More than anyone could have predicted, observational and experimental research of infants interacting with their mothers has turned out to be the most fertile source for the generation of heuristic hypotheses about not only early development but also psychic dynamics.1
There is nothing which is more necessary and more precious in the experience of human childhood than parental love; . . . nothing more precious because the parental love experienced in childhood is moral capital for the whole of life. . . . It is so precious, this experience, that it renders us capable of elevating ourselves to more sublime things -- even divine things.12
In addressing why human nature varies among homo sapiens, Dr. Godwin, proposes as his response to the perennial nature vs. nurture debate by using all explanations available but emphasizes that it was our neotany and the need for a nurturing mother that left us susceptible to "mind parasites."
Although evidence of the mind parasites is everywhere present in human history, for example, in the form of ubiquitous demons, evil spirits, witches, and other psychological projections -- no one has taken it upon themselves to write a similar book about their historical impact on human affairs, in part because nowadays no one knows just how to regard them.13
Even though the parasites exist in an ontological chasm their persistence is remarkable and most would have to ultimately affirm the truth of their existence. The defense mechanism of projection is the result of their existence by all of us aimed at "others." But projection is often insufficient for well being and sometimes feelings demand the only solution as action.
Some mind parasites are more troublesome than others. These are the ones that are more deeply burrowed into our personalities. Like biological parasites they can kill their hosts or at a minimum make life intolerable. They are particularly hostile to established intimate relationships because they persistently unconsciously remind their hosts of their relationships they much earlier experienced with their parents, in particular, their mother.
Occasionally, when we able to open our I's, we receive insights and understand for a brief moment. But, feelings usually triumph over insightful knowing. It is as though even certain knowledge counts for naught. Even when most needed, often the insights cannot be used. The goal is keeping the parasitically triggered feelings at bay. But this is easier said than done even though the alternative is too horrible and uncomfortable to contemplate. Here lie the sources of mental anguish and of mental illness.
Godwin believes that he might be accused of looking at history from the viewpoint of a psychologist rather than a historian. Like everyone else, historians have a viewpoint, he believes - one based on their own agenda. So as not to have this weakness, history should be based on ultimate or final causes of historical events. There always will be incidental causes which are not the direct causes of events. Dictatorship assures agendas while liberty promises growth. As the author writes, "Humans evolve only under conditions of liberty constrained by law, oriented toward the true, the good, and the beautiful."14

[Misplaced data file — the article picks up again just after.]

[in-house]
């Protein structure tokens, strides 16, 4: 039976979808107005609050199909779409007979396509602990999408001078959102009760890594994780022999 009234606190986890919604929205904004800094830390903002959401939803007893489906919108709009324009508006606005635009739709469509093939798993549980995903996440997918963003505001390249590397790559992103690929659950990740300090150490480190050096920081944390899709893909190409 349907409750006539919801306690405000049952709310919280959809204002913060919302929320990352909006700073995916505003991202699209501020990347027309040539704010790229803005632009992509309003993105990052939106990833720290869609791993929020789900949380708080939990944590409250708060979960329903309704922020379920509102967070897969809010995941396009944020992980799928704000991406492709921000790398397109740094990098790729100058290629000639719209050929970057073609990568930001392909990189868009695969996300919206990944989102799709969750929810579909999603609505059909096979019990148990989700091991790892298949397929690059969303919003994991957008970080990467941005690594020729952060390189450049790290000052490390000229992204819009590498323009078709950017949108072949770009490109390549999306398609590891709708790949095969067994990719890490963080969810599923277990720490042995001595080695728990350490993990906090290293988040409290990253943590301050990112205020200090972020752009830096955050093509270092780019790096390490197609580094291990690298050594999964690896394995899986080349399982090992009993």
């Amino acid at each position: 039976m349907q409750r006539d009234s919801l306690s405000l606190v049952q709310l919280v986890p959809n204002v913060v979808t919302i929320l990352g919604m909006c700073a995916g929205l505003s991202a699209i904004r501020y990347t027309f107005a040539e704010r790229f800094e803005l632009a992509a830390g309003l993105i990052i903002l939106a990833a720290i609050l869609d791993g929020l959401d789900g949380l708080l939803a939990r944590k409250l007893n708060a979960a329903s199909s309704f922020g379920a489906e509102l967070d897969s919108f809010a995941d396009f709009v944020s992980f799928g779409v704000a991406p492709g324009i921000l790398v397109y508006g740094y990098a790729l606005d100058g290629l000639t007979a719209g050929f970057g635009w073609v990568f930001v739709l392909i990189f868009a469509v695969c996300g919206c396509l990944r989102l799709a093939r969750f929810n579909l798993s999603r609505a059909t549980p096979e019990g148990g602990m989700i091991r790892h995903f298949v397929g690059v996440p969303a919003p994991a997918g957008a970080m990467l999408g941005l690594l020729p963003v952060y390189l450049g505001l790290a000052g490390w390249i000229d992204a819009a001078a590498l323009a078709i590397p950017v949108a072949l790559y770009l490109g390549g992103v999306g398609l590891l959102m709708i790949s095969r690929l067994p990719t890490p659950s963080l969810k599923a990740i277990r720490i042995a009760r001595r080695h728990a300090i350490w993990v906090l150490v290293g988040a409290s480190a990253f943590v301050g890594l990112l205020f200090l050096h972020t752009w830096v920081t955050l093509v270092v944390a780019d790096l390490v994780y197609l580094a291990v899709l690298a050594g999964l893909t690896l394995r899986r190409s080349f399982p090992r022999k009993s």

It is, however, the persistence of mind parasites which is the continuing inhibitor of our reaching our full talents and happiness. "Both individually and as a species, we become 'human' to the degree to which we purge ourselves of the self-serving entities that have no business taking up space in our minds and which prevent us from claiming our divine birthright."15
These psychological projections, ghosts, demons and spirits continue to haunt us. Godwin feels that if a survey were made of the world populace, more would believe in these disincarnate creatures than would not. Unfortunately, it is easier to project these entities as witches, vampires, and bad objects, than to feel the origin of their existence in our infancy and early childhood.
"Every perverse but 'righteous' social movement throughout history shares this dynamic, from Aztec human sacrifice to Christian inquisitions, from apologists of slavery to Islamic jihads, from the fascist Right, to the Marxist Left."16 The appeal of such social movements is powerful to parasite-infested individuals, which comprise all of us to one degree or another. And as the symptoms are acted out by the infected ones, they are clearly recognized by others who are infected with the same strain of psychotoxin. None of us are completely free.
The author recognizes that not everyone will agree with his theory of history. He chides academia for refusing to make judgment calls about the superiority of one cultural belief over another's. Again, he quotes LaBarre, "To be sure culture is an adaptation; but it is sometimes adaptive not to outer realities but to inner tensions. That is, culture is a defense mechanism - partly valid technologically, partly anxiety-allaying magic. . . . " 17
Godwin believes that often what is adopted by a culture is totally unreasonable and illogical. Many cultural practices are simply a method of "containment of anxiety-provoking mind parasites, handed down from one generation to the next."18 "People are racist and sexist in good part because such reduction of other people to objects helps contain anxiety and the tendency to panic."19 "History and life-history are both in part events to be recovered from, through unearthing and re-viewing forgotten premises behind the bitterly defended false answers. . ."20.